Let's start with Ghostrider, the once-beloved wooden coaster that dominates the land. Time had not been kind to Ghostrider, which - like many woodies - had grown so rough over the years that many fans had just given up riding it. So Knott's owner Cedar Fair called in Great Coasters International to retrack the ride. GCI also subtlety changed the profile of the track in a few places, further helping to smooth the once-jarring ride.
With a fresh, newly profiled track and no trim brakes, Ghostrider now flies. The cars still drop from the station, curving in front of the newly reopened "Pan for Gold" near the queue's entrance. From there, it's a quick pull up the main lift before Ghostrider drops you into a swift collection of turns, hills, and airtime moments. There's hardly a moment to catch your breath as the ride takes you out and back and out and back again, before finally braking and returning you to the station.
But Ghostrider's not the only fresh attraction worthy of your attention in Ghost Town this summer. Knott's has transformed the town of Calico into an interactive experience, creating a daily narrative for the land and populating it with characters looking to draw you into the day's events.
We met a deputy sheriff, fresh in the middle of a shave, who recruited us to translate a Morse Code message he'd received. He directed us to the Calico Post Office for help, where the postmaster set us up with a translation key. Here's how it went:
You can find many other interactive opportunities such as this throughout the land. Those rascals from Mayfield are trying to take over Calico, and the sheriff is recruiting help to make things right again. Whatever you end up doing, everything comes together for the big hoedown in the evening, when the people of Calico - including you - are invited to celebrate the end of another day.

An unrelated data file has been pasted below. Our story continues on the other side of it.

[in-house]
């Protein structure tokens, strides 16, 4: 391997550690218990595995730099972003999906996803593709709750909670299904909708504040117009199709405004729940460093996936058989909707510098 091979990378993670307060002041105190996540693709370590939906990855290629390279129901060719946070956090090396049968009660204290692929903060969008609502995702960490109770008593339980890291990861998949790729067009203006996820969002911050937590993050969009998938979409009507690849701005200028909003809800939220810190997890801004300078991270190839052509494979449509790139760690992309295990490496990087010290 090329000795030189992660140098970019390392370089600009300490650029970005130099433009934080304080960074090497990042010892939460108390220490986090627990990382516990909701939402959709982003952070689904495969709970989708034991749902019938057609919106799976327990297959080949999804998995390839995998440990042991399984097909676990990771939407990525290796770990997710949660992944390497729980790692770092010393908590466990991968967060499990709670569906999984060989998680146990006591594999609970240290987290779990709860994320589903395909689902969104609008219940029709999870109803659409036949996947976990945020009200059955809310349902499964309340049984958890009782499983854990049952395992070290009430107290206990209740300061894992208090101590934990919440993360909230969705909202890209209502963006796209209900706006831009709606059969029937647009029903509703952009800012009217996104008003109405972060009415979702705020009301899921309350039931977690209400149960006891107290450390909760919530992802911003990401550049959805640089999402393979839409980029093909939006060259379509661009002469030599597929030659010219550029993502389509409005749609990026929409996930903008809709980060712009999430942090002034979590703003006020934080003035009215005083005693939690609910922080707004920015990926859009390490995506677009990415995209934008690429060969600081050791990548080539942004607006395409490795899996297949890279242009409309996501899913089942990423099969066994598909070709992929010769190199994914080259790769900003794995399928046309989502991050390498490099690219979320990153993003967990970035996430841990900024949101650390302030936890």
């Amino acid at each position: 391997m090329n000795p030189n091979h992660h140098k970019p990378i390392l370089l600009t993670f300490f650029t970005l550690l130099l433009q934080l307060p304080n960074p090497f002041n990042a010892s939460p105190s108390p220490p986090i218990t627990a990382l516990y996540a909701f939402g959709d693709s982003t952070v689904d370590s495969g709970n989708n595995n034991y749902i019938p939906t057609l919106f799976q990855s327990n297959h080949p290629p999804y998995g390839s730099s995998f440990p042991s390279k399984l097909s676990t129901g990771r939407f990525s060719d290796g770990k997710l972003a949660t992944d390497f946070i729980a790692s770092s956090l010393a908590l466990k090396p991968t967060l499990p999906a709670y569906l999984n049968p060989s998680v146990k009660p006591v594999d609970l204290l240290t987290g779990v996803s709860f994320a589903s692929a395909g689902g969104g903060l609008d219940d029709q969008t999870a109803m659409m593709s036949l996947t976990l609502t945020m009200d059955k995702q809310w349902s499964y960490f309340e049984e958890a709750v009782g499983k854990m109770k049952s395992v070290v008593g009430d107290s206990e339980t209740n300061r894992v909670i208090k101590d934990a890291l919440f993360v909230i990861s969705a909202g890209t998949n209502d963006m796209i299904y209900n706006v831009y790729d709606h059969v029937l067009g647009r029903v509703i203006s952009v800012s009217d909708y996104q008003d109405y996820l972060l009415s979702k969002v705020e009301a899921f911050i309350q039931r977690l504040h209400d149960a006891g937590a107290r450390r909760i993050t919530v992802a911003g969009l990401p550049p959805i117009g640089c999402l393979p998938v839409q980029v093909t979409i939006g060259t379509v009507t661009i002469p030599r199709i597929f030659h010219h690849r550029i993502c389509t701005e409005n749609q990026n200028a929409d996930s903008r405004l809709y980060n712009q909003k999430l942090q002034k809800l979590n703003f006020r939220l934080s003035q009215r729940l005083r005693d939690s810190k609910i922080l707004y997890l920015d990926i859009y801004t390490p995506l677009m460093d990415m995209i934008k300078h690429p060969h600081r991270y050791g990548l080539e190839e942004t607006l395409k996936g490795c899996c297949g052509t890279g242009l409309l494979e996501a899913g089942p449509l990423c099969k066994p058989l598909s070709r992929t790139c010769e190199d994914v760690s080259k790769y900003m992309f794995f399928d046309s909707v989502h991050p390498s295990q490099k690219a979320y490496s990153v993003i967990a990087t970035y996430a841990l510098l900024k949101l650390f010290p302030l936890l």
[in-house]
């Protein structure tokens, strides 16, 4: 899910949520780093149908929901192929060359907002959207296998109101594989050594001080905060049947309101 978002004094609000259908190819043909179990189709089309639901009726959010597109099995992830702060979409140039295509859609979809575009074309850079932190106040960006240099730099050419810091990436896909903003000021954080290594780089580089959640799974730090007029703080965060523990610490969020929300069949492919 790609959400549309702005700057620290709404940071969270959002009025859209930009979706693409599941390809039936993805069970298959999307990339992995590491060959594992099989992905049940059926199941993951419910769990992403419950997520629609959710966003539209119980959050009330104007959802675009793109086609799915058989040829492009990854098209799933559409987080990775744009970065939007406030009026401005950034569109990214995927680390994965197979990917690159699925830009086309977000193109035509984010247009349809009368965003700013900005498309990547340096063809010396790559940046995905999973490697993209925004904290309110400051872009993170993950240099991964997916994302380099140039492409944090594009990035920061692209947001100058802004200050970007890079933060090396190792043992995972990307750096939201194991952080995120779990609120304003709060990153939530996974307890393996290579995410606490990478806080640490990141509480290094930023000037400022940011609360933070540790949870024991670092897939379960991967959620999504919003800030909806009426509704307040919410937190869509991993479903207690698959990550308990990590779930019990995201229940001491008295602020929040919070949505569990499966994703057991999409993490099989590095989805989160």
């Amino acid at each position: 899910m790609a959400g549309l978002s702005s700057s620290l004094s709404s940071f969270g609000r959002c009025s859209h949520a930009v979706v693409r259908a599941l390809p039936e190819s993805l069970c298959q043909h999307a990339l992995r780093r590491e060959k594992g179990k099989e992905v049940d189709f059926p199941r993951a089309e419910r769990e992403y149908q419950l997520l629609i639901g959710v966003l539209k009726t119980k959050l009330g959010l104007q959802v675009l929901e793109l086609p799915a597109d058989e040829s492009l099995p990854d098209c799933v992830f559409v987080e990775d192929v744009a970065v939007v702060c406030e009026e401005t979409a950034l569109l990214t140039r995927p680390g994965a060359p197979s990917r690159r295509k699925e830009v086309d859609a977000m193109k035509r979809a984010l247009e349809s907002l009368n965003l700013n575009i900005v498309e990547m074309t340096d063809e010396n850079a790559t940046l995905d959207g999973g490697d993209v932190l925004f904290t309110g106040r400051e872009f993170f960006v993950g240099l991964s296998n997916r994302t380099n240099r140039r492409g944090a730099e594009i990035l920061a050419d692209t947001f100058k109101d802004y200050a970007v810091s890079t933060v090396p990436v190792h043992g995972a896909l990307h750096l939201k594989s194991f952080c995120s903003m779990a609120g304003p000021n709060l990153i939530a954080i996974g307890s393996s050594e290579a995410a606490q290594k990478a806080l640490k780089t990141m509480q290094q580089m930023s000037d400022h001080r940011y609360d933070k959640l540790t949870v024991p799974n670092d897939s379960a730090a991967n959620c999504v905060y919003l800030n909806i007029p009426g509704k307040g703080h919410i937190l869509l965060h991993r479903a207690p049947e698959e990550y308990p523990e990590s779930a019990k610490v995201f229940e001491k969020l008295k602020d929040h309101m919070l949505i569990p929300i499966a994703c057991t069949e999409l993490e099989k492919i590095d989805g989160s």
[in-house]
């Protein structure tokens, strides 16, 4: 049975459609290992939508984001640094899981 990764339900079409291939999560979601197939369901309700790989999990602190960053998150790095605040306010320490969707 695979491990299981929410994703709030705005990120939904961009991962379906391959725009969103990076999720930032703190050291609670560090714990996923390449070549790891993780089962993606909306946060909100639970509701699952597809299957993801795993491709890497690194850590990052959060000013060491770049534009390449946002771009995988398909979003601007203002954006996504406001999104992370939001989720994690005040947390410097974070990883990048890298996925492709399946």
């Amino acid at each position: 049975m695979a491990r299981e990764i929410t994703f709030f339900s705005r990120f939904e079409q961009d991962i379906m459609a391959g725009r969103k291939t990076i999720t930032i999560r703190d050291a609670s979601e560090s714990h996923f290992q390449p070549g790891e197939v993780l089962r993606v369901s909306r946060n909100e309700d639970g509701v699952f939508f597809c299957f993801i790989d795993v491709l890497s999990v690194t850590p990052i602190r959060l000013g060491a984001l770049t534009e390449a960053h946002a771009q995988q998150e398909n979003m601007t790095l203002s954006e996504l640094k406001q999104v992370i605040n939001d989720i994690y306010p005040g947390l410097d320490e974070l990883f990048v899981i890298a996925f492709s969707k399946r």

Even if you don't want to play along with the characters, stop into the newly refurbished Calico Saloon for the Calico Saloon Show, which runs just under 20 minutes and plays five times daily.
Local theme park fans who still haven't forgive that park up the street for shutting the Golden Horseshow Revue will find a worthy substitute here, with its cheerful host and can-can girls. And the refurbished saloon is a delight. Grab a drink at the bar and head upstairs for the show. (And unlike at the old Golden Horseshoe, you can have a beer with this show.)
We've written about how theme parks are transforming from well-decorated collections on rides to narrative platforms, within which visitors can participate in ever-changing stories based on a land's theme. Ghost Town Alive might be the best execution of this concept yet — Knott's has flooded the land with characters and opened previously chained-off spaces throughout. The event gives the land an energy it's never had before, transforming it from a static exhibition space into something that fells much more, well, alive.
Finally, Knott's has reopened the attraction that started it all — Mrs. Knott's Chicken Dinner Restaurant.
Gutted and completely rebuilt, Mrs. Knott's restaurant is serving the same recipes that Cordelia Knott started serving more than 75 years ago, but in a refreshed space that still feels homey while functioning much more efficiently. There's a full bar and expanded waiting area, not to mention dining areas that feel comforting without feeling worn.
And the food? Well, we helped ourselves to a provided buffet and thought the chicken and fixin's as good as ever, including the Boysenberry pie.
Ghost Town Alive will run only through the end of summer, but the refurbished Ghostrider and chicken restaurant are here to stay.
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Great job with this POV video.